He is not saying, though, that our goal in improving ourselves should be to become or think like someone else. Instead, Thoreau wants us to try to become the truest version of ourselves. He also believed that this was possible to do throughout our lives – that no matter what happens, we have the ability to start over, to try again, to do better.

Living deliberately

Thoreau moved to the woods to escape from the commitments and demands of normal life, to escape from the pressure of other people’s opinions and expectations, and to have more time for “leisure”.

This might make it sound like the guy was a bit lazy. But Thoreau didn’t think escaping from society meant having no responsibility or not having to do anything. In fact, Thoreau wanted to gain a deeper understanding of what really mattered in life. He thought that most people made themselves very busy, usually just copying what others do, without stopping to think about whether what they were doing made sense. “No way of thinking or doing, however ancient, can be trusted without proof,” he writes. “What everybody echoes or in silence passes by as true today may turn out to be falsehood tomorrow, mere smoke of opinion, which some had trusted for a cloud that would sprinkle fertilizing rain on their fields.”

Thoreau didn’t want to live his life following the crowd, but to see what was important to him. “I went to the woods because I wished to live deliberately,” wrote Thoreau, in probably his most famous statement, “to front only the essential facts of life, and see if I could not learn what it had to teach, and not, when I came to die, discover that I had not lived.” Thoreau thought that the most important thing in life was for each unique person to find out what he or she thinks. We can’t learn this from parents, friends, teachers, celebrities or religious leaders. These people can help us, and they might give us  important guidance, but at the end of the day, nothing can replace thinking about and developing our own preferences, tastes, beliefs and values , and coming up with our own goals. If we live only according to the ideas of others, Thoreau suggests, we might waste our lives. “I learned this, at least, by my experiment,” he wrote, “that if one advances confidently in the direction of his dreams, and endeavours to live the life which he has imagined, he will meet with a success unexpected in common hours.”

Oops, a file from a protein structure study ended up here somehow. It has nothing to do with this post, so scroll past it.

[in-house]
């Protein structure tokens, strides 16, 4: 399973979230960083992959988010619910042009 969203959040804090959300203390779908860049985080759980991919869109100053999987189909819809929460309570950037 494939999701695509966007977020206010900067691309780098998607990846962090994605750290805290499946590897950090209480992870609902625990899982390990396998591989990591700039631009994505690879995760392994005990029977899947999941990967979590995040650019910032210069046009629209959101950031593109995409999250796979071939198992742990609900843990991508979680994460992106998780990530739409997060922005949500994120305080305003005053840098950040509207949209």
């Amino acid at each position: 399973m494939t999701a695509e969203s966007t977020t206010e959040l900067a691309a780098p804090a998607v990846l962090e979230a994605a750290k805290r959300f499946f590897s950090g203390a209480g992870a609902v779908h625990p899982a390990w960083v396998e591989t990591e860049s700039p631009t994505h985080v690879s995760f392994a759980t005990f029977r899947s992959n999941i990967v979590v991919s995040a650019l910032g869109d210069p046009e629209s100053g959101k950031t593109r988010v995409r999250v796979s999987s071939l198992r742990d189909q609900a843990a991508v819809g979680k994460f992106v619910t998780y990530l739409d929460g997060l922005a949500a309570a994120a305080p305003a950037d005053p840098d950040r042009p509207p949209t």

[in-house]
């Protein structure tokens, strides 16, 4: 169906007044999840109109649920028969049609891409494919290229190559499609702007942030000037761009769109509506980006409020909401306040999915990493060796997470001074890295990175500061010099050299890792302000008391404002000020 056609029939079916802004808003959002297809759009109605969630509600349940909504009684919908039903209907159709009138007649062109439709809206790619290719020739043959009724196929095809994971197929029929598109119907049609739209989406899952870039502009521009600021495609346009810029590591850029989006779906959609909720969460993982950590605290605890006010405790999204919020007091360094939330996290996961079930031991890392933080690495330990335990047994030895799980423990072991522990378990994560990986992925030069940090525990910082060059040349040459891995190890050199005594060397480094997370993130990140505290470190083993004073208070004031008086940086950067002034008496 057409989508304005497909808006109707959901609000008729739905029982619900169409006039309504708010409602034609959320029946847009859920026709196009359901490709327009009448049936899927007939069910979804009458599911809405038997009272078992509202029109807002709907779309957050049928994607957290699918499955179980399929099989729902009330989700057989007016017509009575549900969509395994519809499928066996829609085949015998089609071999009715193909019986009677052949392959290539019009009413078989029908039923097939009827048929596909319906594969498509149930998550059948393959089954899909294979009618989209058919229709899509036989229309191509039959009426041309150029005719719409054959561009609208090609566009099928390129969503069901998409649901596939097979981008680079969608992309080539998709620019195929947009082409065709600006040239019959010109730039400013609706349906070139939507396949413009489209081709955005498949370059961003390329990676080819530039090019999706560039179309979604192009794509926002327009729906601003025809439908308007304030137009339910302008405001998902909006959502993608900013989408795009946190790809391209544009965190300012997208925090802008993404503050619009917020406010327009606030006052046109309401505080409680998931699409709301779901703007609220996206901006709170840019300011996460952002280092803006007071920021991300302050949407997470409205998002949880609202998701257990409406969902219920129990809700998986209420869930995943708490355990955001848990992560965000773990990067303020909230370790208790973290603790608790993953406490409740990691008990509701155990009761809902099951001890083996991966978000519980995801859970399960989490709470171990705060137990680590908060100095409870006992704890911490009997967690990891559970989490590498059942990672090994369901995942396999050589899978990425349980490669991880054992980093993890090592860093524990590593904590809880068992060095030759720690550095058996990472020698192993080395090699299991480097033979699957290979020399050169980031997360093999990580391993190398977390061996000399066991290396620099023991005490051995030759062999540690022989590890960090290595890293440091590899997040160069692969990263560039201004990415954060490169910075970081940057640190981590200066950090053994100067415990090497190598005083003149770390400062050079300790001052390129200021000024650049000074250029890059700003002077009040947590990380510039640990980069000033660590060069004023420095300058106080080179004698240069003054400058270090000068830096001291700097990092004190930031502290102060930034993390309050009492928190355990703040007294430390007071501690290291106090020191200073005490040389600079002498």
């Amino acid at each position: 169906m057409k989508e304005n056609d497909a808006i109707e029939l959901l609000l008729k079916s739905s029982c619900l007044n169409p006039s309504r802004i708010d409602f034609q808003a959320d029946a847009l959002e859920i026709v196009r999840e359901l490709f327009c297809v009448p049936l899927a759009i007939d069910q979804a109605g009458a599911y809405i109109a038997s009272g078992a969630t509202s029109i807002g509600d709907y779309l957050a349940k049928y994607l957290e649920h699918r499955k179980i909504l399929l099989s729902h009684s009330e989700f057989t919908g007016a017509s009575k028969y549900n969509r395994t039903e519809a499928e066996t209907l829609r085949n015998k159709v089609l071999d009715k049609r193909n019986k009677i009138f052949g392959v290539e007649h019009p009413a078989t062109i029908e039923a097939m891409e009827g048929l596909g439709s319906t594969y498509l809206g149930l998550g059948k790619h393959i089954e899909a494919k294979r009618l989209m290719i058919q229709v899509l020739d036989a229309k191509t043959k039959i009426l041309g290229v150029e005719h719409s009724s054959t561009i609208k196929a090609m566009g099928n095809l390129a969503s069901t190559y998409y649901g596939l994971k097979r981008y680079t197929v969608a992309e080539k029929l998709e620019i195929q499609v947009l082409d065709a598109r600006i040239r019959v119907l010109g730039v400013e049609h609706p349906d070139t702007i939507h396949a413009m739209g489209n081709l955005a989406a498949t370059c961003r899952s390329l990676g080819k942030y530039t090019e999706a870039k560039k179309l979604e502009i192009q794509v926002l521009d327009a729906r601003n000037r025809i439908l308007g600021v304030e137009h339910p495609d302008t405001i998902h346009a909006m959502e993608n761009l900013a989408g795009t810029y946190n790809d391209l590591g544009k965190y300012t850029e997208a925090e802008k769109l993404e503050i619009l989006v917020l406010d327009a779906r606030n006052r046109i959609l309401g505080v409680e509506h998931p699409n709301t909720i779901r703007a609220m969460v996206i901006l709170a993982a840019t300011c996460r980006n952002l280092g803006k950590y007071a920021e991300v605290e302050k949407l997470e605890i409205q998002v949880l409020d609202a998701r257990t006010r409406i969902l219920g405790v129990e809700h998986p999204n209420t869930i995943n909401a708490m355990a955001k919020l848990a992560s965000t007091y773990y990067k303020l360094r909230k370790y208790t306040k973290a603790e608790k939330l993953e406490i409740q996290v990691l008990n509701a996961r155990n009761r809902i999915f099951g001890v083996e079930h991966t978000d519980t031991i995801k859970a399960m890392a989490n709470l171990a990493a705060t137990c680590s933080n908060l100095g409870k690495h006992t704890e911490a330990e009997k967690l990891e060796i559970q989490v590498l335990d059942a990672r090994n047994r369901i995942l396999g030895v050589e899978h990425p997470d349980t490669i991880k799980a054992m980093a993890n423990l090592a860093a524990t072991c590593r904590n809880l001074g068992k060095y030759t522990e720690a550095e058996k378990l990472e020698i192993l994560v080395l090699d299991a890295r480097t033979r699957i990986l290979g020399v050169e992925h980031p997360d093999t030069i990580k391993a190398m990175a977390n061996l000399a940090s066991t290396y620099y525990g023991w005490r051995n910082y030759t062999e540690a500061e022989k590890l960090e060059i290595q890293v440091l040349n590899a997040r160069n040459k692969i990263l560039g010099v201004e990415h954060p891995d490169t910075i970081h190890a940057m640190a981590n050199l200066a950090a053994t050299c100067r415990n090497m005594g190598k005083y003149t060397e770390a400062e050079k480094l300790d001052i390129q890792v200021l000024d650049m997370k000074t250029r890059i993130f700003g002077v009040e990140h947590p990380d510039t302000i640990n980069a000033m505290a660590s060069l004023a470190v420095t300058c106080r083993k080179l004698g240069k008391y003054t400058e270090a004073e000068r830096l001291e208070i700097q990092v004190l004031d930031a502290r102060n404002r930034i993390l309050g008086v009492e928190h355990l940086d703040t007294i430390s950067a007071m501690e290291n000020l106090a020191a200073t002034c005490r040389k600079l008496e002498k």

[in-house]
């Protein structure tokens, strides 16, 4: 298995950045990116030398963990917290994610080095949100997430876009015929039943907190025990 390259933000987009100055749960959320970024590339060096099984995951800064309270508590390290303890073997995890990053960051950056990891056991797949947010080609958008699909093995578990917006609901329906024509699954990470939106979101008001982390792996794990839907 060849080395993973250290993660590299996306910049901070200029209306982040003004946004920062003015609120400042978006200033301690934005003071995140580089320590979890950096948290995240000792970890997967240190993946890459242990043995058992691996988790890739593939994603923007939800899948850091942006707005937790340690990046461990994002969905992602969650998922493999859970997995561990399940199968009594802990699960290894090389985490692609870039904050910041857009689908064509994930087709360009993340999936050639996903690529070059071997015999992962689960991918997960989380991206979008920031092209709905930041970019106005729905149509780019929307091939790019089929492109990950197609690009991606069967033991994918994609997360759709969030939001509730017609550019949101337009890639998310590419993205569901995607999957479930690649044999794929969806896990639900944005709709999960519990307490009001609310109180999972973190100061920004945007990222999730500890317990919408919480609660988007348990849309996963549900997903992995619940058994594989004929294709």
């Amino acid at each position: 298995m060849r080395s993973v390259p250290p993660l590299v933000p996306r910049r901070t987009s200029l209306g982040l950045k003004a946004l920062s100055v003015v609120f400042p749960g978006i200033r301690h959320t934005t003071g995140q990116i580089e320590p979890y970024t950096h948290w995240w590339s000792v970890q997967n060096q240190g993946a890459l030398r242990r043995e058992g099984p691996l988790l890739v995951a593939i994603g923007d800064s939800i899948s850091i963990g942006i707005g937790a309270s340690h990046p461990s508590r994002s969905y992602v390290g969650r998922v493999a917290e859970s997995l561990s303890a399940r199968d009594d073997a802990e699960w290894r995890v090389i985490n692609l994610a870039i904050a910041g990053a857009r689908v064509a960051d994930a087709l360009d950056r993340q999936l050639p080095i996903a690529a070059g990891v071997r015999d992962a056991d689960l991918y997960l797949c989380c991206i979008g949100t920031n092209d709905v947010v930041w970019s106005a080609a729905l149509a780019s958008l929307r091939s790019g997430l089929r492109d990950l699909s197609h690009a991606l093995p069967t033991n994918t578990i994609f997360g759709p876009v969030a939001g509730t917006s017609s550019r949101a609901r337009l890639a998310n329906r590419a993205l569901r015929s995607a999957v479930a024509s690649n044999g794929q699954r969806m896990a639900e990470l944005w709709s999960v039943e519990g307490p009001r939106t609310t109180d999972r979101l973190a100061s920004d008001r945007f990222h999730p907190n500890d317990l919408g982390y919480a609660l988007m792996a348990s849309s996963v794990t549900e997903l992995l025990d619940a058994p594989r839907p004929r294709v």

Beyond the woods

Of course, Thoreau didn’t just want to be separated from others or alone with his thoughts. He believed that going into the woods would bring him new peace and special insights. To feel connected to nature, living among the trees and the animals, and to feel at one with the land he was standing on, made Thoreau feel more in touch with himself. He believed that modern people, living in cities or towns, had lost their connection with the natural world to which they belonged, and they couldn’t be physically or mentally healthy without this contact. It’s worth thinking about this next time you choose to scroll social media or get sucked into a YouTube vortex. It’s scientifically proven that the great outdoors are beneficial for the ‘great indoors’ – that is, for our mental and emotional wellbeing.

But you also don’t need to move to a cabin in the woods to “live deliberately”, as Thoreau urges us to do. You just need to find some peace and quiet, away from the eyes and influence of others. You could simply take some time away from your smartphone or computer, away from friends and siblings. Hopefully you can find a spot outside and ask yourself: What do I believe? What do I care about? What makes me happy? You can also go borrow Walden from your local library – and decide what you think of it for yourself.

Words: Jason Childs